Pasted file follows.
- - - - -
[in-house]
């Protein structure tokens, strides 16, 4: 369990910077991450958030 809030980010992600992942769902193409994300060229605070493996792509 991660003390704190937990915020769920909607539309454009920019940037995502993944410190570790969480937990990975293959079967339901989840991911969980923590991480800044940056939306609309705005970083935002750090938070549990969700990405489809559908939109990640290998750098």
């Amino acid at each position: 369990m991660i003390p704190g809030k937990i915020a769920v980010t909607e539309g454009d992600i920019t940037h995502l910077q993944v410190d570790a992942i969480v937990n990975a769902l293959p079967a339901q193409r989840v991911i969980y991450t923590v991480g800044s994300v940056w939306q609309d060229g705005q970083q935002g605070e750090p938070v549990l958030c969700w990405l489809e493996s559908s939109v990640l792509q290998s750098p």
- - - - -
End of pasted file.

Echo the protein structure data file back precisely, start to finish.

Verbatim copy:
[in-house]
């Protein structure tokens, strides 16, 4: 369990910077991450958030 809030980010992600992942769902193409994300060229605070493996792509 991660003390704190937990915020769920909607539309454009920019940037995502993944410190570790969480937990990975293959079967339901989840991911969980923590991480800044940056939306609309705005970083935002750090938070549990969700990405489809559908939109990640290998750098």
């Amino acid at each position: 369990m991660i003390p704190g809030k937990i915020a769920v980010t909607e539309g454009d992600i920019t940037h995502l910077q993944v410190d570790a992942i969480v937990n990975a769902l293959p079967a339901q193409r989840v991911i969980y991450t923590v991480g800044s994300v940056w939306q609309d060229g705005q970083q935002g605070e750090p938070v549990l958030c969700w990405l489809e493996s559908s939109v990640l792509q290998s750098p």